Chalmers researchers develop new method for recovering metals from spent EV batteries using oxalic acid
Researchers at Chalmers University of Technology, Sweden, are presenting a new and efficient way to recycle metals from spent electric car batteries. The method, which uses the organic acid oxalic acid, allows recovery of 100% of the aluminum and 98% of the lithium in electric car batteries. At the same time, the loss of valuable raw materials such as nickel, cobalt and manganese is minimized. An open-access paper on the method is published in the journal Separation and Purification Technology.
Rouquette et al.
Currently, there are two main families of recycling processes. Historically, pyrometallurgy is a well-settled process, capable of handling large volumes and inhomogeneous feed material, but this goes along with gas emission and high energy consumption. Moreover, the lithium is lost as it ends up in the slag after the treatment along with aluminum and manganese.
Research is ongoing for its recovery from the slag using hydrometallurgy, but a feasible process is not expected in the upcoming years. On the other hand, hydrometallurgy allows to achieve higher recovery rates and requires lower energy consumption, but it is a more complex and chemically intensive process.
A traditional flowsheet starts with the dissolution of valuable metals from the black mass during an acidic leaching operation assisted with a reducing agent such as hydrogen peroxide, followed by separation steps where the metals can be selectively recovered one after the other using solvent extraction or precipitation. Finally, purification technologies are needed to obtain products that can be reintegrated into the battery production. Some robust processes already exist but lithium is very little recovered and suffers losses all along the recycling process since its recovery is commonly addressed at the end of the recycling circuit.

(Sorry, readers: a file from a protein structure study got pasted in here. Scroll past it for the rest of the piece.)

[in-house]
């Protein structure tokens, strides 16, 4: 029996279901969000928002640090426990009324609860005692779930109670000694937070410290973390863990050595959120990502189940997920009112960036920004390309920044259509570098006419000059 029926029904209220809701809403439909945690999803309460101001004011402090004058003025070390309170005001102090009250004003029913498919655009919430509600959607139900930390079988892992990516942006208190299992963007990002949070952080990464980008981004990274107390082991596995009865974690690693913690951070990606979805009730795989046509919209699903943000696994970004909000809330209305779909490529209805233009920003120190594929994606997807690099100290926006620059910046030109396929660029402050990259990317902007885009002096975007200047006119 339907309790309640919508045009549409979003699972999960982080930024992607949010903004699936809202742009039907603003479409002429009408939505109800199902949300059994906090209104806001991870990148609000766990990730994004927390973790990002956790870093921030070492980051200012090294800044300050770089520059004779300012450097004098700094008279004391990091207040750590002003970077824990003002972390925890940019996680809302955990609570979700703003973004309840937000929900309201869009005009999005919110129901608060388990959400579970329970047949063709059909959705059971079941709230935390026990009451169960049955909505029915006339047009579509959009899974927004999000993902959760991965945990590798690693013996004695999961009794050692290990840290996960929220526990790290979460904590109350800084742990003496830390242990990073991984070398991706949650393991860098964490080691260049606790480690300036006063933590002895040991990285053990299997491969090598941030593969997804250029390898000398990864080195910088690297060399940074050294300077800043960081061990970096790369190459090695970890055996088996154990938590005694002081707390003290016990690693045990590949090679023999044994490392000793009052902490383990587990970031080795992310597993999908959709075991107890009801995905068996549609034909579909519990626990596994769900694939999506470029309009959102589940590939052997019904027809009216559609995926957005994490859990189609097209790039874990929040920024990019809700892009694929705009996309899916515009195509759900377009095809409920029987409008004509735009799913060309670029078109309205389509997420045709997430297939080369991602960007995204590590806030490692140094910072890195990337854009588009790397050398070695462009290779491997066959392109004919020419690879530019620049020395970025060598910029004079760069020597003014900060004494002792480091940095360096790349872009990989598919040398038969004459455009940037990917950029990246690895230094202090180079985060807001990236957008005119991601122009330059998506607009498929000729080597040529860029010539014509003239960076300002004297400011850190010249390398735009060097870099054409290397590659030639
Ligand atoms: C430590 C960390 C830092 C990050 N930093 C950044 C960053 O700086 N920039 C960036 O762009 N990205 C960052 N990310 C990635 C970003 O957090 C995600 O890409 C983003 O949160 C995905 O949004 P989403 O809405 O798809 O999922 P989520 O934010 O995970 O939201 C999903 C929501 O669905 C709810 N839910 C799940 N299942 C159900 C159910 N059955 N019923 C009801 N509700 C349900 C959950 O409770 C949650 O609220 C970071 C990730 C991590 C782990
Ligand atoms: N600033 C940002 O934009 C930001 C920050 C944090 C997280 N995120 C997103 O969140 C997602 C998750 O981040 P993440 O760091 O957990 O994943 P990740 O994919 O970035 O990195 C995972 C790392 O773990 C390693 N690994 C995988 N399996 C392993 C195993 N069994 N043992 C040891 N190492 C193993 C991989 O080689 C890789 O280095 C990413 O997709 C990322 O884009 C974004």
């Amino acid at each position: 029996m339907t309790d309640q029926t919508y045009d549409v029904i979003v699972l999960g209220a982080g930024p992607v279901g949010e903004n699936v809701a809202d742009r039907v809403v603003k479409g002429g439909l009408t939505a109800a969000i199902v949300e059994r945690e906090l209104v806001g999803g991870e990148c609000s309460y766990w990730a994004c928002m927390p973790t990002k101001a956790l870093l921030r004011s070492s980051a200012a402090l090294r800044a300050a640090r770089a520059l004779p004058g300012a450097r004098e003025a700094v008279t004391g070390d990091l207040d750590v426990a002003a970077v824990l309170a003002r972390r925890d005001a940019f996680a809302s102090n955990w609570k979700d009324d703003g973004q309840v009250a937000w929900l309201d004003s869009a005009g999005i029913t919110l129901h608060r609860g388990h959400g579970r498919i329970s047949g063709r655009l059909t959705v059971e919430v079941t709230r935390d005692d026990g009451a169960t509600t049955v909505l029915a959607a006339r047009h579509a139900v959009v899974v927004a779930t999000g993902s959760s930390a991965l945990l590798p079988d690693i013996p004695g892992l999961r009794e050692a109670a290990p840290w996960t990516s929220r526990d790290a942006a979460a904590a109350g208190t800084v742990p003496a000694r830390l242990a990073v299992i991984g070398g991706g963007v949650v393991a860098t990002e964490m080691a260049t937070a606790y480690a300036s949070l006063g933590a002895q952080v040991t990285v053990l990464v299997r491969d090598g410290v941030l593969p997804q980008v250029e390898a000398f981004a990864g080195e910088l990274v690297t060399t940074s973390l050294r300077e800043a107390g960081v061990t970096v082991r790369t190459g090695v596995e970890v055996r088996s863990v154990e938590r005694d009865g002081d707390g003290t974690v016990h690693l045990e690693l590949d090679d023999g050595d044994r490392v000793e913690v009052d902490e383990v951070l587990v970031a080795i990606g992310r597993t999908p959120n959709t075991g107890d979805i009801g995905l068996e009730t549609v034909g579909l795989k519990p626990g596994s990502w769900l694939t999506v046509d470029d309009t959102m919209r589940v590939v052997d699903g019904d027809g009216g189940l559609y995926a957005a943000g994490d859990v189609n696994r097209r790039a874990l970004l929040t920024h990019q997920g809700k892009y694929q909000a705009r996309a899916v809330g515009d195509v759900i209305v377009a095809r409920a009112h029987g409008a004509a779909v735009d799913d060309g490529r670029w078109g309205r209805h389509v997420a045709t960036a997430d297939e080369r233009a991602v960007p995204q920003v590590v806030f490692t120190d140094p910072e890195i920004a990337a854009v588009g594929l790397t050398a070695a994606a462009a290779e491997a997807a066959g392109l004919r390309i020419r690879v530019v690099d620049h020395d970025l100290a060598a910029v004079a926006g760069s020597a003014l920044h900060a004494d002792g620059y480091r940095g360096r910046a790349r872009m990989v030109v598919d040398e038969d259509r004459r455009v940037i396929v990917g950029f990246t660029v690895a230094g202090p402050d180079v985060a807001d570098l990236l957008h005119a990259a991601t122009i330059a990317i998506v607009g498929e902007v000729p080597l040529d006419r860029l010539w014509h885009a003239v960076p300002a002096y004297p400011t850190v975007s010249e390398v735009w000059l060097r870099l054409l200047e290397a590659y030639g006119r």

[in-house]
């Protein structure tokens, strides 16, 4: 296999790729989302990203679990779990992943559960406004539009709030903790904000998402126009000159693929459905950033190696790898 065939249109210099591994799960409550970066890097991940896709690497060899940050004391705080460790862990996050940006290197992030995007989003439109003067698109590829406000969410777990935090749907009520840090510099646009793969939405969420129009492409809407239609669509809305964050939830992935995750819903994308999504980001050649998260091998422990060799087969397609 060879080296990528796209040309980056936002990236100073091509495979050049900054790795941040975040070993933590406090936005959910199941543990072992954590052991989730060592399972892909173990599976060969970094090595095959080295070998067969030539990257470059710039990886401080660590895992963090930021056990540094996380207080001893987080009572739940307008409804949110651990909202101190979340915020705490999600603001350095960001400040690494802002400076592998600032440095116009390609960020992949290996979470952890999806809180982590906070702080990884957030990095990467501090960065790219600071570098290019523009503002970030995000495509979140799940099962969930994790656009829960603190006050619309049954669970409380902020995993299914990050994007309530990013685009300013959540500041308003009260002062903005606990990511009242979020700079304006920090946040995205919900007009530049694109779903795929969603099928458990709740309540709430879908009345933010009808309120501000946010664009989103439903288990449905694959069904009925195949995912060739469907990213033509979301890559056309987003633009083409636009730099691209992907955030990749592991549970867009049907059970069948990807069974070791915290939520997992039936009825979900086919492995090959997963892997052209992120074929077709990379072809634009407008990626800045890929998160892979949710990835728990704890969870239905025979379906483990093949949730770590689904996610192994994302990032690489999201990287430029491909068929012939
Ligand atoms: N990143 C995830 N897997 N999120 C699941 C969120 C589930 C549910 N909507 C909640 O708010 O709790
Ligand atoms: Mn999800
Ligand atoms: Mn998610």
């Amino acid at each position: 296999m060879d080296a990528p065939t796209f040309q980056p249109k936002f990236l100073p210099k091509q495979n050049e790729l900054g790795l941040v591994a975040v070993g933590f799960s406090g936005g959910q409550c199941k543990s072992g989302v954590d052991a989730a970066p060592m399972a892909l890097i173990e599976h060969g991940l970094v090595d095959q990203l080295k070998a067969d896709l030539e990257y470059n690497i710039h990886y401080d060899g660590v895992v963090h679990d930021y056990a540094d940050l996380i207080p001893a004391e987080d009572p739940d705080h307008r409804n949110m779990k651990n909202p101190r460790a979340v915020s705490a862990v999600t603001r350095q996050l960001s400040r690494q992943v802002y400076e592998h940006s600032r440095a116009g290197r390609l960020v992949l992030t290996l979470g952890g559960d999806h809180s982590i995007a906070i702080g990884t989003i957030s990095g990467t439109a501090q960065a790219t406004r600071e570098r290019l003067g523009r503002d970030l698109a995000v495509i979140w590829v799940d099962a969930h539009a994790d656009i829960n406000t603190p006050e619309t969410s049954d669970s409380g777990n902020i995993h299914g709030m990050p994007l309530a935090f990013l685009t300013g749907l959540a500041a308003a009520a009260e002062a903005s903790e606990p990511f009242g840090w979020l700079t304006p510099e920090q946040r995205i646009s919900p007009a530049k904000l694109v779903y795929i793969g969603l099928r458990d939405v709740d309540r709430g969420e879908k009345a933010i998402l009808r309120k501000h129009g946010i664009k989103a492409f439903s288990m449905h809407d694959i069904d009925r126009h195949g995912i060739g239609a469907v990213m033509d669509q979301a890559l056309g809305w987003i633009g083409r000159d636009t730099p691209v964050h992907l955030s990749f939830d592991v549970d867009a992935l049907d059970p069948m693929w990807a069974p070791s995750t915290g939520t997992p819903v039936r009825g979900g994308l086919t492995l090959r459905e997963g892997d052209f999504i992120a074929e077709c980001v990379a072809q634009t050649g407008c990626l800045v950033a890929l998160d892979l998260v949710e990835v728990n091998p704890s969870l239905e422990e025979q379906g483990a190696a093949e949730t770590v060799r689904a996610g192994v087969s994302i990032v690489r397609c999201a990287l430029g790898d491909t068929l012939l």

In this work, the feasibility of an early selective and complete recovery of lithium by leaching with oxalic acid was investigated using a black mass sample from spent EV batteries (which was industrially produced using crushing and mechanical sorting). A design of experiments was used to define the best operating conditions, which were validated with a scale-up of the operation under optimal conditions. The objective was to optimize the acid consumption and to define the mechanism of the leaching process using oxalic acid.
Lithium was separated from the rest of the valuable elements, cobalt, nickel, and manganese as their respective oxalate without any addition of reductant. This selective lithium recovery with a reduction of impurities in the leachate is the main achievement of this study.—Roquette et al.
By fine-tuning temperature, concentration and time, the researchers coame up with a new recipe for using oxalic acid—an environmentally friendly ingredient that can be found in plants such as rhubarb and spinach.
We need alternatives to inorganic chemicals. One of the biggest bottlenecks in today’s processes is removing residual materials like aluminum. This is an innovative method that can offer the recycling industry new alternatives and help solve problems that hinder development.—Martina Petranikova, Associate Professor at the Department of Chemistry and Chemical Engineering at Chalmers
In traditional hydrometallurgy, all the metals in an EV battery cell are dissolved in an inorganic acid. Then, you remove the impurities such as aluminum and copper. Lastly, you can separately recover valuable metals such as cobalt, nickel, manganese and lithium. Even though the amount of residual aluminum and copper is small, it requires several purification steps and each step in this process can cause lithium loss. With the new method, the researchers reverse the order and recover the lithium and aluminum first. Thus, they can reduce the waste of valuable metals needed to make new batteries.
The research group is involved in various collaborations with companies to develop electric car battery recycling and is a partner in major research and development projects, such as Volvo Cars’ and Northvolt's Nybat project.
The research was funded by the Swedish Energy Agency (52009-1), BASE Batteries Sweden, Vinnova (2019-00064) and the experiments were conducted with spent electric car batteries from Volvo Cars, processed by Stena Recycling and Akkuser Oy.
Léa M.J. Rouquette, Martina Petranikova, Nathália Vieceli (2023) “Complete and selective recovery of lithium from EV lithium-ion batteries: Modeling and optimization using oxalic acid as a leaching agent,” Separation and Purification Technology, Volume 320, doi: 10.1016/j.seppur.2023.124143.